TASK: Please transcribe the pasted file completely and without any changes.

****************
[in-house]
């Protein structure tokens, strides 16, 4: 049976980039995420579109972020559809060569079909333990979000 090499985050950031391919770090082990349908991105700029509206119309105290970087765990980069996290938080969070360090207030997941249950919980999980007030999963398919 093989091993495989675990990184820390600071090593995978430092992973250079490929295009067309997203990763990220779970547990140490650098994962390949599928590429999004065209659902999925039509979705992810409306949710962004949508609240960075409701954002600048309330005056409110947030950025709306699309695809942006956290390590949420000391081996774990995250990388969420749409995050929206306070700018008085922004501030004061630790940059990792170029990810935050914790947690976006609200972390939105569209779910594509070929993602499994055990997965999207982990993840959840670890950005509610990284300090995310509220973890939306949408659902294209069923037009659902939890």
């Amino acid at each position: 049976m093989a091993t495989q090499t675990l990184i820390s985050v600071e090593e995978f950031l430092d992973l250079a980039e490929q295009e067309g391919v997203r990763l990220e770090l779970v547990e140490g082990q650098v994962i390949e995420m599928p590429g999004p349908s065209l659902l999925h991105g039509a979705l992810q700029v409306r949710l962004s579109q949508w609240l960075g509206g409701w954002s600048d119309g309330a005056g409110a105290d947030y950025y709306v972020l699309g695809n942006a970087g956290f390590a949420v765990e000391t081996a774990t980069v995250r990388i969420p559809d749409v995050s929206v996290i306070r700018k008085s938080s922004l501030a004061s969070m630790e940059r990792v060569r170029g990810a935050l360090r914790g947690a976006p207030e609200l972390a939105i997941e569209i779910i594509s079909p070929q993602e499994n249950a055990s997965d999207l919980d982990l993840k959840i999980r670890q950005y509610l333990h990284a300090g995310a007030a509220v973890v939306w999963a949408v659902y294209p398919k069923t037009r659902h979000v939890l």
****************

[in-house]
């Protein structure tokens, strides 16, 4: 049976980039995420579109972020559809060569079909333990979000 090499985050950031391919770090082990349908991105700029509206119309105290970087765990980069996290938080969070360090207030997941249950919980999980007030999963398919 093989091993495989675990990184820390600071090593995978430092992973250079490929295009067309997203990763990220779970547990140490650098994962390949599928590429999004065209659902999925039509979705992810409306949710962004949508609240960075409701954002600048309330005056409110947030950025709306699309695809942006956290390590949420000391081996774990995250990388969420749409995050929206306070700018008085922004501030004061630790940059990792170029990810935050914790947690976006609200972390939105569209779910594509070929993602499994055990997965999207982990993840959840670890950005509610990284300090995310509220973890939306949408659902294209069923037009659902939890």
């Amino acid at each position: 049976m093989a091993t495989q090499t675990l990184i820390s985050v600071e090593e995978f950031l430092d992973l250079a980039e490929q295009e067309g391919v997203r990763l990220e770090l779970v547990e140490g082990q650098v994962i390949e995420m599928p590429g999004p349908s065209l659902l999925h991105g039509a979705l992810q700029v409306r949710l962004s579109q949508w609240l960075g509206g409701w954002s600048d119309g309330a005056g409110a105290d947030y950025y709306v972020l699309g695809n942006a970087g956290f390590a949420v765990e000391t081996a774990t980069v995250r990388i969420p559809d749409v995050s929206v996290i306070r700018k008085s938080s922004l501030a004061s969070m630790e940059r990792v060569r170029g990810a935050l360090r914790g947690a976006p207030e609200l972390a939105i997941e569209i779910i594509s079909p070929q993602e499994n249950a055990s997965d999207l919980d982990l993840k959840i999980r670890q950005y509610l333990h990284a300090g995310a007030a509220v973890v939306w999963a949408v659902y294209p398919k069923t037009r659902h979000v939890l």